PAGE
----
by Ann Colford & r & & r & & lt;span class= "dropcap " & I & lt;/span & t's easy to get stuck in your own little circle of favorite places while navigating through life. I know people who live in Spokane Valley who haven't been downtown for years; similarly, there are folks on the South Hill who can't recall the last time they crossed the river to the north side. My own little world revolves around downtown Spokane, along with the close-in neighborhoods just north and south. So I had to make an effort to check out the fine dining opportunities at Hay J's in Liberty Lake, to stretch beyond the confines of my comfortable boundaries -- and I was amply rewarded with a delicious meal in a casually elegant atmosphere.
The drive to Liberty Lake is pleasant, especially on a blustery January day. Time flies in the warm bubble of the car, and soon we're heading north of the freeway on Harvard Road. A quick left at the Shell station, and we're there.
The one incongruity of Hay J's is its location, attached to the gas station's mini-mart, but it's one that's easily overcome by stepping through the front door. Inside, owner Rhonda Entner has created a sleekly modern yet comfortable space, with dark wood tables, angular vases and shelves, and street caf & eacute; scenes hung on walls painted chocolate brown, gold and olive. The translucent frosting on the lower windows allow natural light to flow through while blocking the view of the yellow and red gas pumps; the tops of the windows remain uncovered so diners can peek at the hills just north of town.
On the lunch menu, Entner and her son, chef Patrick Fechser, offer a strong selection of sandwiches, wraps and burgers, along with salads -- in either starter or entr & eacute;e sizes -- and a selection of favorite dinner entrees. At dinner, the atmosphere ramps up to black-napkin elegance and the menu shifts towards entr & eacute;es and small plates. The selection of wine (by the glass or bottle) and beer is available at either meal.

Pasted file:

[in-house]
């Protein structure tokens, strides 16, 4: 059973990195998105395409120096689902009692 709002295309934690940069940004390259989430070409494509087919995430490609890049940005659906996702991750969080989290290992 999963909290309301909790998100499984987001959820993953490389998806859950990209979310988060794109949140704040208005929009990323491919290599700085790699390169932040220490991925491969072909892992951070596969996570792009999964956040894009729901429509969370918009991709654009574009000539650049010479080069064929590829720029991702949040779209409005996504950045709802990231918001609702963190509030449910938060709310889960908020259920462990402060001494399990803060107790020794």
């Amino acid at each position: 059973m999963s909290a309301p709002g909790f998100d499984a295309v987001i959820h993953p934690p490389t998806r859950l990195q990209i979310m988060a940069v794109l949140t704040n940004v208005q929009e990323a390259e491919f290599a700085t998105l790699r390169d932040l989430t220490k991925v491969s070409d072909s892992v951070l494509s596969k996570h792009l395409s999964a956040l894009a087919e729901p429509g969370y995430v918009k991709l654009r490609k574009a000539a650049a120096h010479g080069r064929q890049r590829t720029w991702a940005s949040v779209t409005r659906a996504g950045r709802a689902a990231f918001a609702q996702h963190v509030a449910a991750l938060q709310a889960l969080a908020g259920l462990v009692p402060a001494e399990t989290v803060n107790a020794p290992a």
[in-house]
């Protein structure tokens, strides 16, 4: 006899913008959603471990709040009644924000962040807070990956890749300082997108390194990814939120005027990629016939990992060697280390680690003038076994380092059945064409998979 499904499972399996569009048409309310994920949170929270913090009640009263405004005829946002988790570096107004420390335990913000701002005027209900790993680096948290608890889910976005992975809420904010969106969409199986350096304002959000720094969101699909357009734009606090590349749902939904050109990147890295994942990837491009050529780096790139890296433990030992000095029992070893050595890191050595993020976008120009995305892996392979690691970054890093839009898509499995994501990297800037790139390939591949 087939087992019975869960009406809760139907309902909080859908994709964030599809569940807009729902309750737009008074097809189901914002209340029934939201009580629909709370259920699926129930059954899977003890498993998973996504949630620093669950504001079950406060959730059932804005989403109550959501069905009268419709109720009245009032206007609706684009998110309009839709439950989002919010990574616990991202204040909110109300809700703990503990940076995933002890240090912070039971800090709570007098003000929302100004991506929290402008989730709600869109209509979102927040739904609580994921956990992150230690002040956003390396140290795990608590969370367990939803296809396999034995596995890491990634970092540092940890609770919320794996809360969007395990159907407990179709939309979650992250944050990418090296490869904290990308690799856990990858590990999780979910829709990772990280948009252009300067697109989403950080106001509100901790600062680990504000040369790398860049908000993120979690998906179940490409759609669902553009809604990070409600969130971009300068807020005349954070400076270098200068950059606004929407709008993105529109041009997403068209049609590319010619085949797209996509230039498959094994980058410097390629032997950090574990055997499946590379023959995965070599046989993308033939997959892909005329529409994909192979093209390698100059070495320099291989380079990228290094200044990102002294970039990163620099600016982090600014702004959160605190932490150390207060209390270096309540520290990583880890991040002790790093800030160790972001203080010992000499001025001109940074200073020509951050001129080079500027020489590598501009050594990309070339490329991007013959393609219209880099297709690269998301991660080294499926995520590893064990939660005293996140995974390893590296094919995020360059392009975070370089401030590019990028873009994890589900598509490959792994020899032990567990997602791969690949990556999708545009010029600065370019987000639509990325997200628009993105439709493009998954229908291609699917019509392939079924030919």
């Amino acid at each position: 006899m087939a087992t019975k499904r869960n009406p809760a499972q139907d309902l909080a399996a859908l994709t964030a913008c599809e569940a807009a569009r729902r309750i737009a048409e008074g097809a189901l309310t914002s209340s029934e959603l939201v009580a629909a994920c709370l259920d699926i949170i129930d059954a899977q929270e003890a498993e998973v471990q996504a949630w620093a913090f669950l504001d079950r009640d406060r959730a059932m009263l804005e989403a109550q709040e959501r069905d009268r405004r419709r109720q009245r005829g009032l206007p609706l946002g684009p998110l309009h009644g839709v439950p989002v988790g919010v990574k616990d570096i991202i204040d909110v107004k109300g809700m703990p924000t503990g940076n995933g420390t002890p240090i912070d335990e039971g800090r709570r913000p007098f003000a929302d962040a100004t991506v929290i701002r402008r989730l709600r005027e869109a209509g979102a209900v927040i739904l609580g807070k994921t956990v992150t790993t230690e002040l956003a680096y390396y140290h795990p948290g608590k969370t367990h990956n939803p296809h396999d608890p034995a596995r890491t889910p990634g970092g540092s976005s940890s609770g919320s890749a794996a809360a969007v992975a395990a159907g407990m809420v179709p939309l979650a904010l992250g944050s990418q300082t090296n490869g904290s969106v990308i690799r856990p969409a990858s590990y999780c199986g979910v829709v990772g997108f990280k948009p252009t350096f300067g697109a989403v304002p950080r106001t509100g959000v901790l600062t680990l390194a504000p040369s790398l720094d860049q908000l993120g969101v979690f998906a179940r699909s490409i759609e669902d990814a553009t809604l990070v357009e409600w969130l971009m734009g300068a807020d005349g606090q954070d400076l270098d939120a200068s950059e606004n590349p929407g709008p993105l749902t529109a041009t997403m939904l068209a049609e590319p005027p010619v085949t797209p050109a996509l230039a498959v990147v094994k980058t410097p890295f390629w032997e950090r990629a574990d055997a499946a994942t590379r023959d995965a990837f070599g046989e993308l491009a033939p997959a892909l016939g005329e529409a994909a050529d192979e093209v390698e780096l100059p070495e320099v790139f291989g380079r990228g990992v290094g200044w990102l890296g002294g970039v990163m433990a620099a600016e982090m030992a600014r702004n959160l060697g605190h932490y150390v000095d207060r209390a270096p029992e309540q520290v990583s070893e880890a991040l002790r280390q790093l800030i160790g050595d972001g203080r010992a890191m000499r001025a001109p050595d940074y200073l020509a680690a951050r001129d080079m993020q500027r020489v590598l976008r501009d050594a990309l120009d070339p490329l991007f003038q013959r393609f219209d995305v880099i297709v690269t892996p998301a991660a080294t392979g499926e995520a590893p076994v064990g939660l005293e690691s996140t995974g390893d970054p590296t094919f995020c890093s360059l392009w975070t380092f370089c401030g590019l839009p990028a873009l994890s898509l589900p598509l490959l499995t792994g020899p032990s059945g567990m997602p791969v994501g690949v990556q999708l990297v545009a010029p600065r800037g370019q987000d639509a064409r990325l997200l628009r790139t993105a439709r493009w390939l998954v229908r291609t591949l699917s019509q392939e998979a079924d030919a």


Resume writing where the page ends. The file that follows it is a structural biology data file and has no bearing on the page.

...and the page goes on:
For an opener, I tried a starter size of the Ladieu salad ($4), a fine variation on the greens-and-fruit-and-cheese theme. Candied pecans, grapes, marinated red onions and feta cheese graced a generous plate of baby greens, in a huckleberry vinaigrette dressing that was lightly sweet without being cloying. Served with the trademark warm crusty asiago sourdough bread, the salad could have been a light but satisfying meal in itself.
Chris began his meal with a cup of the soup of the day: black bean and chicken. He pronounced it the highlight of the meal -- rich and spicy, with a little more of a kick than he expected. From there, he moved on to the chimichurri beef sandwich ($9), a sort of Argentine-influenced roast beef served on toasted asiago sourdough. Chimichurri is a spice blend unique to Argentina, the country that is home to South America's Wild West, complete with wide-open rangeland (pampas) and cowboys (gauchos). Here, the chimichurri spiced the mayonnaise that topped thinly sliced peppered roast beef and grilled tomatoes. The sandwich had less of a kick than anticipated, and Chris found his fingers getting greasy from the grilled bread, but he said he liked the flavor.
I was tempted by the Muffaletta sandwich ($9), a New Orleans specialty first created a century ago -- Genoa salami, ham, provolone and olive tapenade on a split freshly baked Italian loaf -- and the basic Bistro burger ($8) held strong appeal, but I decided to try an entr & eacute;e as a preview to dinner. My parmesan-crusted halibut ($13) came with a delicately roasted medley of summer squashes, a delightful treat in midwinter. The yellow and green squashes, accompanied by thin strips of carrots and green onions, were lightly dressed, herbed and served al dente. The fish was a healthy cut of thick, mild halibut in a thin coating of crumbs and cheese that added crunch without overwhelming the subtle flavor of the fish. It was served on top of a light lemon thyme butter cream sauce that was mild yet full of flavor. The contrasting colors, flavors and textures of this plate made it a feast for the senses.
Our server was attentive without hovering, appearing at just the right times to refill water glasses and my coffee cup -- and to check up on our progress without intruding.
The desserts on the menu sounded oh-so-tempting -- especially the espresso cr & egrave;me brulee ($6) -- but neither Chris nor I had any room for sweets after such a satisfying meal. If nothing else, knowledge of the desserts will give us one more reason to venture east again. As if we needed another one. I've heard great things about the grilled ahi tuna ($16) on the dinner menu, and the slow-cooked pork osso bucco ($18) sounds like warm comfort food for a future visit. Overall, the meal, the d & eacute;cor, the service and the easy access off I-90 are justification enough to return to Hay J's again.
21706 E. Mission Ave.,
Liberty Lake, Wash., is open for lunch, Mon.-Fri.,